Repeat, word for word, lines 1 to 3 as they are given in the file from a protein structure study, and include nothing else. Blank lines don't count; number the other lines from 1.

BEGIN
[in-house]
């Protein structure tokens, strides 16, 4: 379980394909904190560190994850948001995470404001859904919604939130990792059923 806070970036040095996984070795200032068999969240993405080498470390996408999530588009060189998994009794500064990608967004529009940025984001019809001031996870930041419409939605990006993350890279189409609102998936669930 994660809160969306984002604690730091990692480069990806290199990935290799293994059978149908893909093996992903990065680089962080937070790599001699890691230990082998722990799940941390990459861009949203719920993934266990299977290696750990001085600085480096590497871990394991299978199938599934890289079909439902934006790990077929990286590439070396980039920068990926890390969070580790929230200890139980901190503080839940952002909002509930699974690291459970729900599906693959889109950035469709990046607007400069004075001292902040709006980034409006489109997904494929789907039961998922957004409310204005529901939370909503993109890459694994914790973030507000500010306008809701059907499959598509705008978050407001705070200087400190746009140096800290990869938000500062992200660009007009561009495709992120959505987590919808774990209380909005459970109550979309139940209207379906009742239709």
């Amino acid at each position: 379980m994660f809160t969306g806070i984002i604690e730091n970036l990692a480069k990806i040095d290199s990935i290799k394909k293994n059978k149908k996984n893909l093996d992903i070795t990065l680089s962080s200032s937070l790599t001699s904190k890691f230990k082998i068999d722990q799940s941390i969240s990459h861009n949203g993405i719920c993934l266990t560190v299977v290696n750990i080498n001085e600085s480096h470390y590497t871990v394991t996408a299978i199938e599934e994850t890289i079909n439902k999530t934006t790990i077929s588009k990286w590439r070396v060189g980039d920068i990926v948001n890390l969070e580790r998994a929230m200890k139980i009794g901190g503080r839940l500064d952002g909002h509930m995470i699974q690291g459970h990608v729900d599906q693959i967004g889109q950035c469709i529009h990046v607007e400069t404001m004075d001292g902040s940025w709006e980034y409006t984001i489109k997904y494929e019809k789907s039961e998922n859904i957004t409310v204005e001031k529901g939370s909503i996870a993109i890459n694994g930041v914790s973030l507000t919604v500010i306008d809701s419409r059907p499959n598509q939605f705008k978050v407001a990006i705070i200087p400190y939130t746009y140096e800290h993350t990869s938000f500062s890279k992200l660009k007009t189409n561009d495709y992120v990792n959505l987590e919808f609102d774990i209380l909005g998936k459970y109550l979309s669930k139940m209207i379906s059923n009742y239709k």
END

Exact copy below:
[in-house]
């Protein structure tokens, strides 16, 4: 379980394909904190560190994850948001995470404001859904919604939130990792059923 806070970036040095996984070795200032068999969240993405080498470390996408999530588009060189998994009794500064990608967004529009940025984001019809001031996870930041419409939605990006993350890279189409609102998936669930 994660809160969306984002604690730091990692480069990806290199990935290799293994059978149908893909093996992903990065680089962080937070790599001699890691230990082998722990799940941390990459861009949203719920993934266990299977290696750990001085600085480096590497871990394991299978199938599934890289079909439902934006790990077929990286590439070396980039920068990926890390969070580790929230200890139980901190503080839940952002909002509930699974690291459970729900599906693959889109950035469709990046607007400069004075001292902040709006980034409006489109997904494929789907039961998922957004409310204005529901939370909503993109890459694994914790973030507000500010306008809701059907499959598509705008978050407001705070200087400190746009140096800290990869938000500062992200660009007009561009495709992120959505987590919808774990209380909005459970109550979309139940209207379906009742239709």
């Amino acid at each position: 379980m994660f809160t969306g806070i984002i604690e730091n970036l990692a480069k990806i040095d290199s990935i290799k394909k293994n059978k149908k996984n893909l093996d992903i070795t990065l680089s962080s200032s937070l790599t001699s904190k890691f230990k082998i068999d722990q799940s941390i969240s990459h861009n949203g993405i719920c993934l266990t560190v299977v290696n750990i080498n001085e600085s480096h470390y590497t871990v394991t996408a299978i199938e599934e994850t890289i079909n439902k999530t934006t790990i077929s588009k990286w590439r070396v060189g980039d920068i990926v948001n890390l969070e580790r998994a929230m200890k139980i009794g901190g503080r839940l500064d952002g909002h509930m995470i699974q690291g459970h990608v729900d599906q693959i967004g889109q950035c469709i529009h990046v607007e400069t404001m004075d001292g902040s940025w709006e980034y409006t984001i489109k997904y494929e019809k789907s039961e998922n859904i957004t409310v204005e001031k529901g939370s909503i996870a993109i890459n694994g930041v914790s973030l507000t919604v500010i306008d809701s419409r059907p499959n598509q939605f705008k978050v407001a990006i705070i200087p400190y939130t746009y140096e800290h993350t990869s938000f500062s890279k992200l660009k007009t189409n561009d495709y992120v990792n959505l987590e919808f609102d774990i209380l909005g998936k459970y109550l979309s669930k139940m209207i379906s059923n009742y239709k």